Yahoo and Kozmo.com have done what other dot-coms have recently failed to accomplish: attract executives from established, non-technology companies.
Yahoo, the Internet media giant whose stock was recently sent into a tailspin because of slowing advertising revenue, said on Tuesday it has tapped Gregory Coleman as executive vice president of its North American operations. Coleman was senior vice president of publicly held Reader's Digest Association and president of U.S. Magazine Publishing. He was responsible for the company's far-ranging magazine properties, including its flagship Reader's Digest magazine.
Troubled Internet delivery service Kozmo meanwhile announced that Tom McIntyre, the former chief financial officer of recording giant BMG Entertainment, has joined the company as its senior vice president and CFO.
These new appointments come as many high-profile executives are defecting from the dot-com arena. On Monday, Christopher Payne, Amazon.com's vice president of technology products--overseeing consumer electronics items such as wireless phones, software and video games--said he will leave the company for personal reasons.
Other high-profile flights from the sector include that of Yahoo's chief executive, Tim Koogle, who last month said he would resign from his post as CEO but remain as chairman. Anil Singh, who led the Yahoo's advertising and marketing efforts, announced his resignation last week.
"Strong management with a traditional media background might be what the company needs to guide it through the next phase of its life," Kathleen Heaney, an analyst at BlueStone Capital, wrote about Yahoo in a report Tuesday. "This recent hire seems to validate this."
Many of the executives who helped ingrain upstart Internet brands into the minds of mainstream America are finding that the current harsh business environment may require new types of leadership. Most executives are also finding that the once appealing compensation packages, stuffed with stock options, have been rendered worthless by the slide in the Nasdaq and, more specifically, a flight by investors from Internet stocks.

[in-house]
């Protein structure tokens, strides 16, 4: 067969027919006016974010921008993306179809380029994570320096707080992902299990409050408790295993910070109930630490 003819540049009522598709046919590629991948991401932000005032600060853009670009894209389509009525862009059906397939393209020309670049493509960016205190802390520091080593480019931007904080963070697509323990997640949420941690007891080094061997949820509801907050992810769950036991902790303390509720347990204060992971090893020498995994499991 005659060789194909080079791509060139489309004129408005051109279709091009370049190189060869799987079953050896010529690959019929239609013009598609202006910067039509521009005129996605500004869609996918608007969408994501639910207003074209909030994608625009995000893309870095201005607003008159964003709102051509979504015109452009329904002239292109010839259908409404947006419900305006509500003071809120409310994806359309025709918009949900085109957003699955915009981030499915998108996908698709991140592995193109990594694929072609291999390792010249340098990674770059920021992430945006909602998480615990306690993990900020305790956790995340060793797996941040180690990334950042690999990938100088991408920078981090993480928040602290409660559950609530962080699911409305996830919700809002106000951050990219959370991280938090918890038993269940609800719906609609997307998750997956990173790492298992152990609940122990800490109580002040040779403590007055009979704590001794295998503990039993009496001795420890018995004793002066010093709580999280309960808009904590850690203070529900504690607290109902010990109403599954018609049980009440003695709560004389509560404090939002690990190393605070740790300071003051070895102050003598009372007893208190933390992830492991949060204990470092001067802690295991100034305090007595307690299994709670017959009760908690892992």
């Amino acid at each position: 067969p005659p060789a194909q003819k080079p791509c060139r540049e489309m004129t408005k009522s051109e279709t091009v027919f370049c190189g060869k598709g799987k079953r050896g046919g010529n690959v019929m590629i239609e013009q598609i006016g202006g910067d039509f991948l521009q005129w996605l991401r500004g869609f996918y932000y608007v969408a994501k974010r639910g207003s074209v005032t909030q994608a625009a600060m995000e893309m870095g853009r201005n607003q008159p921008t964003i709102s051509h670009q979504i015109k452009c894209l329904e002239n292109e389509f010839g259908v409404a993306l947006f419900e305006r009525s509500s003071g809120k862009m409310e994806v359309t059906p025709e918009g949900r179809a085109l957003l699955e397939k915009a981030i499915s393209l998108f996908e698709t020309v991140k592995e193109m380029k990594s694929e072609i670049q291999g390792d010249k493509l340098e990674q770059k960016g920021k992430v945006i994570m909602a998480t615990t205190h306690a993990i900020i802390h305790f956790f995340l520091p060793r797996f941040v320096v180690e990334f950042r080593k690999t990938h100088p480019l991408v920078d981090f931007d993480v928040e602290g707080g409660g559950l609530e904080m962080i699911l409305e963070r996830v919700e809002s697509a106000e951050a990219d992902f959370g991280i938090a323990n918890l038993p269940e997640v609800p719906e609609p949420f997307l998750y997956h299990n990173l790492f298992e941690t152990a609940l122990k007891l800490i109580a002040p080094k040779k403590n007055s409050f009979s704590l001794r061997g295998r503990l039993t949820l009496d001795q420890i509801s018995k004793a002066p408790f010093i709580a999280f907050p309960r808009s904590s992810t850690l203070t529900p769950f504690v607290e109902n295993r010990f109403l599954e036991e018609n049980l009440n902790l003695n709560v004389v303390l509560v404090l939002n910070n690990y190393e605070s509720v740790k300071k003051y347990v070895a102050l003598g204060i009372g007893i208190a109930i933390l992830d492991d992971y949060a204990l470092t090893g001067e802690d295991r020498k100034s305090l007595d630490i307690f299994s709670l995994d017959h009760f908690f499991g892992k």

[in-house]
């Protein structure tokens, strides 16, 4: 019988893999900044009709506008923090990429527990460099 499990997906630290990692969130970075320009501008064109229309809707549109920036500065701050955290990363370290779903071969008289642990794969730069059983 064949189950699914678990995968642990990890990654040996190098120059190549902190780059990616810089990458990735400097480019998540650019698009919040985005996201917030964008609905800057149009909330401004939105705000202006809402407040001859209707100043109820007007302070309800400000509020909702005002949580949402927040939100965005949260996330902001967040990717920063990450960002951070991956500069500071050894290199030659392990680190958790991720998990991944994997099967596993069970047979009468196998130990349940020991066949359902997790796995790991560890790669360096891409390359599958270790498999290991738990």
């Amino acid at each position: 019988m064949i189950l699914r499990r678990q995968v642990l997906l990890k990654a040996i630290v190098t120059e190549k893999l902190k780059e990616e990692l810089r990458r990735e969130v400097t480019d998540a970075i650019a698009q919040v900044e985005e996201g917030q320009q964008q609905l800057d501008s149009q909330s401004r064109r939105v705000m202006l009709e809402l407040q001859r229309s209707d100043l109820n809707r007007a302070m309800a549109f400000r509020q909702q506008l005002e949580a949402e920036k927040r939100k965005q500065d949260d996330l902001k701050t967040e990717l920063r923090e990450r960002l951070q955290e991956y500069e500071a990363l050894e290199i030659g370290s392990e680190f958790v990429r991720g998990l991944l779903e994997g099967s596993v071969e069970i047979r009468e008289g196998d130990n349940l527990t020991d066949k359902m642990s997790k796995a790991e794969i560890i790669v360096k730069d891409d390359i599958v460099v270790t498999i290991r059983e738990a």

Yahoo and Kozmo seem to have homed in on the kind of executive that may be needed in this business cycle, but they did not disclose the compensation packages for their new recruits.
Yahoo, which faces a stalled Internet advertising market, has tapped someone with 25 years of experience overseeing, among other things, advertising, circulation and financial initiatives for the magazine division at Reader's Digest. Coleman is former chairman of the Advertising Council and serves on the boards of directors of the Magazine Publishers of America and the Advertising Council.
Coleman's "proven track record in the publishing industry and...relationships in the advertising community will allow us to continue to innovate and strengthen our leadership position," Jeff Mallett, Yahoo's president, said in a statement. His "broad base of experience, results-oriented determination and fresh perspective will bring great value to Yahoo's business."
McIntyre will oversee Kozmo's finances and its legal and human resources tasks. McIntyre resigned from BMG, unit of German media conglomerate Bertelsmann, in January. At the time, a company spokesman said he wanted to pursue "new interests."
Taking the financial reigns at privately held Kozmo is likely to be a challenge. The company, one of the last Internet-only delivery companies, recently expanded its focus to include business-to-business operations. Kozmo has slashed its work force three times since August, cutting 60 employees as recently as late February.
Kozmo, like other e-commerce companies that deliver goods and services ordered on the Internet, finds itself on a rocky road. Its primary rival in New York, Urbanfetch.com, closed it e-commerce service last year. Most Internet grocers are either ailing, such as Peapod.com and Webvan, or have already failed, such as Streamline.com and ShopLink.com.
McIntyre succeeds Gerry Burdo, who was promoted to chief executive in July 2000.
McIntyre "comes to Kozmo with three decades of experience monitoring rapid business expansion while maintaining disciplined financial and operational control," Burdo said in a statement.
Kozmo operates in nine U.S. markets and is headquartered in New York.